‘Bottoms’: The perfect teenage-lesbian-fight-club fever dream 

Oct. 5, 2023, 10:39 p.m.

Freud’s theory of psychosexual development has largely been debunked. However, if writer-director Emma Seligman’s work is any indicator, Freud was certainly right about sexuality being the realm where adults get to be playfully violent.

“Bottoms” is an exploration of the complexity of adolescent sexuality — that liminal stage where people have the will, but not always the way, to develop a sex life. 

Josie (Ayo Edebiri) and PJ (Rachel Sennott, who co-wrote the script with Seligman) are entering their senior year of high school and determined to lose their virginities. They are both lesbians, and are both crushing on cheerleaders and popular girls Brittany (Kaia Jordan Gerber) and Isabel (Havana Rose Liu), respectively. PJ and Josie have long been at the bottom of the social hierarchy and thus exist firmly outside of the realm of sexuality. 

As such, the heroines stretch a lie about spending the summer in juvenile hall to start a fight club. According to PJ, the main instigator, girls will come together and learn self-defense moves  — but this is a cover for their real motivations. Punching and kicking one another will get hearts racing, and pain-driven adrenaline will lead to sex with the objects of their respective obsessions.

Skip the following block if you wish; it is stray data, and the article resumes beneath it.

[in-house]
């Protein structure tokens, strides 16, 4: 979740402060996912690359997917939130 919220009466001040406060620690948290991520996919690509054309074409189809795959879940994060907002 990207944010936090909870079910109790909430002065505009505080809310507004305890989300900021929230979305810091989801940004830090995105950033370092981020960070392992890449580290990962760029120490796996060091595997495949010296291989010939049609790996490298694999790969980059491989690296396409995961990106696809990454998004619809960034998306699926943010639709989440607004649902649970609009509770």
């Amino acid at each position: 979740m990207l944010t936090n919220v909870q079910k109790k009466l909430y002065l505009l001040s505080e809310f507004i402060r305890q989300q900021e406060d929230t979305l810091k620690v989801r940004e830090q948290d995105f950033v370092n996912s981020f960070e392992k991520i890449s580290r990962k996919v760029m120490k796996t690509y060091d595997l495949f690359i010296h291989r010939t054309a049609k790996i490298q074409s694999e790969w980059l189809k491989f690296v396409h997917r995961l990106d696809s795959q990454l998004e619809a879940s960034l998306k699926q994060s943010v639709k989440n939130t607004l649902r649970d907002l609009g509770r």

The duo insists that they are righteously randy for the right reasons, unlike the football players who rule the school and have a monopoly on dating cheerleaders. In their view, girls who desire girls are lusting in the name of feminism!

Operating under the influence of the Freudian id, PJ’s logic makes sense to her insofar as she is an adolescent girl who is too horny to think straight. Josie may be more reluctant to go along with PJ’s plan, but her high anxiety about being “off time” in terms of “normal” sexual identity development pushes her to fall in line.

Once they’ve secured a supportive faculty sponsor (Marshawn Lynch), the fight club begins to meet and Brittany and Isabel (inexplicably!) attend. A montage of the girls beating each other up gives way to a tonal shift: The girls are invited to share their sexual trauma in a somber story circle. The subject matter is heavy, but the scene is handled with great aplomb.

After weeks of fighting each other, the club members all don busted lips and black eyes. Instead of bearing invisible or carefully concealed scars, these bruises are punctuation that emphasize the vicissitudes of being a girl.

Sennott and Edebiri are pitch-perfect in their respective roles. They have the kind of humorous chemistry that makes it easy to believe they have been best friends since childhood. Liu elevates the material with line readings that give her character more depth than the popular, pretty girl archetype tends to have. At one point, she turns to Josie and says, “I really value when people use violence and raise their voices for me. It’s actually one of my love languages,” with a hilarious earnestness.